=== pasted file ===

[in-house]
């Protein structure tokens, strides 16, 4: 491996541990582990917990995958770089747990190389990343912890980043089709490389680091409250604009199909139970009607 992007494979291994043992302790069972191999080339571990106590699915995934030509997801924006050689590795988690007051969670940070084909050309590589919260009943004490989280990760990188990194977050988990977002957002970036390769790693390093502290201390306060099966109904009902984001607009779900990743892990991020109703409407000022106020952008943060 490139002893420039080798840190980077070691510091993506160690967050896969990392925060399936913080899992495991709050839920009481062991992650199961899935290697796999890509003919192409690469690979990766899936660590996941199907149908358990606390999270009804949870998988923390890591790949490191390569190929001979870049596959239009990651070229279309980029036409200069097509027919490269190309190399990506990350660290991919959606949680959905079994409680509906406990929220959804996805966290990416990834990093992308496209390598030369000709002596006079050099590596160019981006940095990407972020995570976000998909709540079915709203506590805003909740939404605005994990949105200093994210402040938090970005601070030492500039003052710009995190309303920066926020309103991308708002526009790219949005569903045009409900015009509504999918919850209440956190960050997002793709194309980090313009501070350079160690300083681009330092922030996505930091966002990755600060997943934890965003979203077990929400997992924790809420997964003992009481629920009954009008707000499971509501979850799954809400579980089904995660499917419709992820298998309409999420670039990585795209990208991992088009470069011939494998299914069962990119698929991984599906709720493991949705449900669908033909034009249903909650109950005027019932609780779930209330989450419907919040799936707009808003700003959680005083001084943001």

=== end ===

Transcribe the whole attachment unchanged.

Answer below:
[in-house]
């Protein structure tokens, strides 16, 4: 491996541990582990917990995958770089747990190389990343912890980043089709490389680091409250604009199909139970009607 992007494979291994043992302790069972191999080339571990106590699915995934030509997801924006050689590795988690007051969670940070084909050309590589919260009943004490989280990760990188990194977050988990977002957002970036390769790693390093502290201390306060099966109904009902984001607009779900990743892990991020109703409407000022106020952008943060 490139002893420039080798840190980077070691510091993506160690967050896969990392925060399936913080899992495991709050839920009481062991992650199961899935290697796999890509003919192409690469690979990766899936660590996941199907149908358990606390999270009804949870998988923390890591790949490191390569190929001979870049596959239009990651070229279309980029036409200069097509027919490269190309190399990506990350660290991919959606949680959905079994409680509906406990929220959804996805966290990416990834990093992308496209390598030369000709002596006079050099590596160019981006940095990407972020995570976000998909709540079915709203506590805003909740939404605005994990949105200093994210402040938090970005601070030492500039003052710009995190309303920066926020309103991308708002526009790219949005569903045009409900015009509504999918919850209440956190960050997002793709194309980090313009501070350079160690300083681009330092922030996505930091966002990755600060997943934890965003979203077990929400997992924790809420997964003992009481629920009954009008707000499971509501979850799954809400579980089904995660499917419709992820298998309409999420670039990585795209990208991992088009470069011939494998299914069962990119698929991984599906709720493991949705449900669908033909034009249903909650109950005027019932609780779930209330989450419907919040799936707009808003700003959680005083001084943001």